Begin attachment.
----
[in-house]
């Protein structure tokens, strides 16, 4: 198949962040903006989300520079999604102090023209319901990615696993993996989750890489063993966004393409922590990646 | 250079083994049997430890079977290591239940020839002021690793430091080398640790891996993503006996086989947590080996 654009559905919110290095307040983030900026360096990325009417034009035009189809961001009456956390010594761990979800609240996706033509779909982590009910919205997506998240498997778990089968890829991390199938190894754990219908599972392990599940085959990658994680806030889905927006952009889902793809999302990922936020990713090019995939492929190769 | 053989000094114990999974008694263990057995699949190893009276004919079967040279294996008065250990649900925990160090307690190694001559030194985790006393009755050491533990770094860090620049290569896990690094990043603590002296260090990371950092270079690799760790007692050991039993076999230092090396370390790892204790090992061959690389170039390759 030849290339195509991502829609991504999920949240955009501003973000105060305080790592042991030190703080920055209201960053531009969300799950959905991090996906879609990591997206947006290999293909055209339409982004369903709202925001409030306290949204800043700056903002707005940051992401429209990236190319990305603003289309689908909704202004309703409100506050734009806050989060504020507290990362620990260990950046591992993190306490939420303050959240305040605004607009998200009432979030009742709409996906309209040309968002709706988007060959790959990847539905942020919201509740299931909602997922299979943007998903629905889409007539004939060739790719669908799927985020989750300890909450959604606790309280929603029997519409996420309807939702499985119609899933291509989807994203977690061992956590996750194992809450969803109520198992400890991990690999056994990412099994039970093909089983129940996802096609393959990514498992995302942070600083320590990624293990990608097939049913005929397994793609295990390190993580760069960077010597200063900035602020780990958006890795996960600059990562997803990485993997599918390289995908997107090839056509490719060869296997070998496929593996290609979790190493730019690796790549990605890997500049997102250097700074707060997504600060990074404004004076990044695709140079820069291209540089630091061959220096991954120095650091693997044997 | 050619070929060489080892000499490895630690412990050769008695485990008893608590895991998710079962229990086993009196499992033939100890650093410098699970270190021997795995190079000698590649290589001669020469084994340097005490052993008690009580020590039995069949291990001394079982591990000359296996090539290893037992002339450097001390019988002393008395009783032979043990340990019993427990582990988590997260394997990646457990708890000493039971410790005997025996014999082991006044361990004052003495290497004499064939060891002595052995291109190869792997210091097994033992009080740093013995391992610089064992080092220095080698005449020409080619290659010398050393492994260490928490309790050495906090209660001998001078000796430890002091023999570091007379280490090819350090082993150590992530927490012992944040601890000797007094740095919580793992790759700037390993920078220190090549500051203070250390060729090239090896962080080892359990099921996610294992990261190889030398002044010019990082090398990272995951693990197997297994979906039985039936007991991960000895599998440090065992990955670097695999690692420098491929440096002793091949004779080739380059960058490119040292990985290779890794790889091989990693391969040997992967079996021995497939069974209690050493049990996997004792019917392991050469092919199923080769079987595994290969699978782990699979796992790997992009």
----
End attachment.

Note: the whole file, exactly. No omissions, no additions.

[in-house]
């Protein structure tokens, strides 16, 4: 198949962040903006989300520079999604102090023209319901990615696993993996989750890489063993966004393409922590990646 | 250079083994049997430890079977290591239940020839002021690793430091080398640790891996993503006996086989947590080996 654009559905919110290095307040983030900026360096990325009417034009035009189809961001009456956390010594761990979800609240996706033509779909982590009910919205997506998240498997778990089968890829991390199938190894754990219908599972392990599940085959990658994680806030889905927006952009889902793809999302990922936020990713090019995939492929190769 | 053989000094114990999974008694263990057995699949190893009276004919079967040279294996008065250990649900925990160090307690190694001559030194985790006393009755050491533990770094860090620049290569896990690094990043603590002296260090990371950092270079690799760790007692050991039993076999230092090396370390790892204790090992061959690389170039390759 030849290339195509991502829609991504999920949240955009501003973000105060305080790592042991030190703080920055209201960053531009969300799950959905991090996906879609990591997206947006290999293909055209339409982004369903709202925001409030306290949204800043700056903002707005940051992401429209990236190319990305603003289309689908909704202004309703409100506050734009806050989060504020507290990362620990260990950046591992993190306490939420303050959240305040605004607009998200009432979030009742709409996906309209040309968002709706988007060959790959990847539905942020919201509740299931909602997922299979943007998903629905889409007539004939060739790719669908799927985020989750300890909450959604606790309280929603029997519409996420309807939702499985119609899933291509989807994203977690061992956590996750194992809450969803109520198992400890991990690999056994990412099994039970093909089983129940996802096609393959990514498992995302942070600083320590990624293990990608097939049913005929397994793609295990390190993580760069960077010597200063900035602020780990958006890795996960600059990562997803990485993997599918390289995908997107090839056509490719060869296997070998496929593996290609979790190493730019690796790549990605890997500049997102250097700074707060997504600060990074404004004076990044695709140079820069291209540089630091061959220096991954120095650091693997044997 | 050619070929060489080892000499490895630690412990050769008695485990008893608590895991998710079962229990086993009196499992033939100890650093410098699970270190021997795995190079000698590649290589001669020469084994340097005490052993008690009580020590039995069949291990001394079982591990000359296996090539290893037992002339450097001390019988002393008395009783032979043990340990019993427990582990988590997260394997990646457990708890000493039971410790005997025996014999082991006044361990004052003495290497004499064939060891002595052995291109190869792997210091097994033992009080740093013995391992610089064992080092220095080698005449020409080619290659010398050393492994260490928490309790050495906090209660001998001078000796430890002091023999570091007379280490090819350090082993150590992530927490012992944040601890000797007094740095919580793992790759700037390993920078220190090549500051203070250390060729090239090896962080080892359990099921996610294992990261190889030398002044010019990082090398990272995951693990197997297994979906039985039936007991991960000895599998440090065992990955670097695999690692420098491929440096002793091949004779080739380059960058490119040292990985290779890794790889091989990693391969040997992967079996021995497939069974209690050493049990996997004792019917392991050469092919199923080769079987595994290969699978782990699979796992790997992009």